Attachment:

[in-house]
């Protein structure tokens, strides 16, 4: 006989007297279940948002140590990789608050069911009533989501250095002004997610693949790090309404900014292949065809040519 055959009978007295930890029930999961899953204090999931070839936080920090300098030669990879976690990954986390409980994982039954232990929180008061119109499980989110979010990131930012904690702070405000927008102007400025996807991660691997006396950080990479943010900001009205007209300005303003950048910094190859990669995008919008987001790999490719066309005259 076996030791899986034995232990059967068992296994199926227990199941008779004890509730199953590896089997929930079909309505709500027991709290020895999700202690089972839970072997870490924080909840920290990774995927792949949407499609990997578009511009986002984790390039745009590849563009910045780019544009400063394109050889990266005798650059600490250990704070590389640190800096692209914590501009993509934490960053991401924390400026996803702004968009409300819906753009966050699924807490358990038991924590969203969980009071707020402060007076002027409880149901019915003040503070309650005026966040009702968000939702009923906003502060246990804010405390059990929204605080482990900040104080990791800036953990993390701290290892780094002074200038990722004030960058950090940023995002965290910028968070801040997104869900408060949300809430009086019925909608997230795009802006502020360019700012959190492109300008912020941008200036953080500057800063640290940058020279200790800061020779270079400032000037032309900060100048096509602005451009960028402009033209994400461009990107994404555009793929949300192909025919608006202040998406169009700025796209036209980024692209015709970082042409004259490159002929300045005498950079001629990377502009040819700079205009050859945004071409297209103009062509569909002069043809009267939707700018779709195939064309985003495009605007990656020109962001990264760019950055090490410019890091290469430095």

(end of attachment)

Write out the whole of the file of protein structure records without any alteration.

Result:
[in-house]
């Protein structure tokens, strides 16, 4: 006989007297279940948002140590990789608050069911009533989501250095002004997610693949790090309404900014292949065809040519 055959009978007295930890029930999961899953204090999931070839936080920090300098030669990879976690990954986390409980994982039954232990929180008061119109499980989110979010990131930012904690702070405000927008102007400025996807991660691997006396950080990479943010900001009205007209300005303003950048910094190859990669995008919008987001790999490719066309005259 076996030791899986034995232990059967068992296994199926227990199941008779004890509730199953590896089997929930079909309505709500027991709290020895999700202690089972839970072997870490924080909840920290990774995927792949949407499609990997578009511009986002984790390039745009590849563009910045780019544009400063394109050889990266005798650059600490250990704070590389640190800096692209914590501009993509934490960053991401924390400026996803702004968009409300819906753009966050699924807490358990038991924590969203969980009071707020402060007076002027409880149901019915003040503070309650005026966040009702968000939702009923906003502060246990804010405390059990929204605080482990900040104080990791800036953990993390701290290892780094002074200038990722004030960058950090940023995002965290910028968070801040997104869900408060949300809430009086019925909608997230795009802006502020360019700012959190492109300008912020941008200036953080500057800063640290940058020279200790800061020779270079400032000037032309900060100048096509602005451009960028402009033209994400461009990107994404555009793929949300192909025919608006202040998406169009700025796209036209980024692209015709970082042409004259490159002929300045005498950079001629990377502009040819700079205009050859945004071409297209103009062509569909002069043809009267939707700018779709195939064309985003495009605007990656020109962001990264760019950055090490410019890091290469430095």